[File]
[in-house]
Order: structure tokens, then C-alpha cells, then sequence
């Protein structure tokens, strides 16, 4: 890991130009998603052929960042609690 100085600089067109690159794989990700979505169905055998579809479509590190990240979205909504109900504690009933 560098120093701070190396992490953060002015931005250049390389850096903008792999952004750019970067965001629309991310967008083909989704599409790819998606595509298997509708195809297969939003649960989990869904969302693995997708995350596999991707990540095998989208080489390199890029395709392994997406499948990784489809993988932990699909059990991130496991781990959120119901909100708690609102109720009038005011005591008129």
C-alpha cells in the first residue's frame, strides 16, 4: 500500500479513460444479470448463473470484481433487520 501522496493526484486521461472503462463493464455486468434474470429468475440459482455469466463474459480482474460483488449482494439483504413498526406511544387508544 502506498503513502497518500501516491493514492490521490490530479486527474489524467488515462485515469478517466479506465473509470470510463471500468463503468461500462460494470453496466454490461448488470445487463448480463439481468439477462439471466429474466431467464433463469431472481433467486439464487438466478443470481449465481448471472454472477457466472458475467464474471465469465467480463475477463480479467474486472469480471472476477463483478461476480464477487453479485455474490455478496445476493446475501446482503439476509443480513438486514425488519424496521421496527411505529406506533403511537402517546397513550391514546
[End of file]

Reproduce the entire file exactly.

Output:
[in-house]
Order: structure tokens, then C-alpha cells, then sequence
């Protein structure tokens, strides 16, 4: 890991130009998603052929960042609690 100085600089067109690159794989990700979505169905055998579809479509590190990240979205909504109900504690009933 560098120093701070190396992490953060002015931005250049390389850096903008792999952004750019970067965001629309991310967008083909989704599409790819998606595509298997509708195809297969939003649960989990869904969302693995997708995350596999991707990540095998989208080489390199890029395709392994997406499948990784489809993988932990699909059990991130496991781990959120119901909100708690609102109720009038005011005591008129």
C-alpha cells in the first residue's frame, strides 16, 4: 500500500479513460444479470448463473470484481433487520 501522496493526484486521461472503462463493464455486468434474470429468475440459482455469466463474459480482474460483488449482494439483504413498526406511544387508544 502506498503513502497518500501516491493514492490521490490530479486527474489524467488515462485515469478517466479506465473509470470510463471500468463503468461500462460494470453496466454490461448488470445487463448480463439481468439477462439471466429474466431467464433463469431472481433467486439464487438466478443470481449465481448471472454472477457466472458475467464474471465469465467480463475477463480479467474486472469480471472476477463483478461476480464477487453479485455474490455478496445476493446475501446482503439476509443480513438486514425488519424496521421496527411505529406506533403511537402517546397513550391514546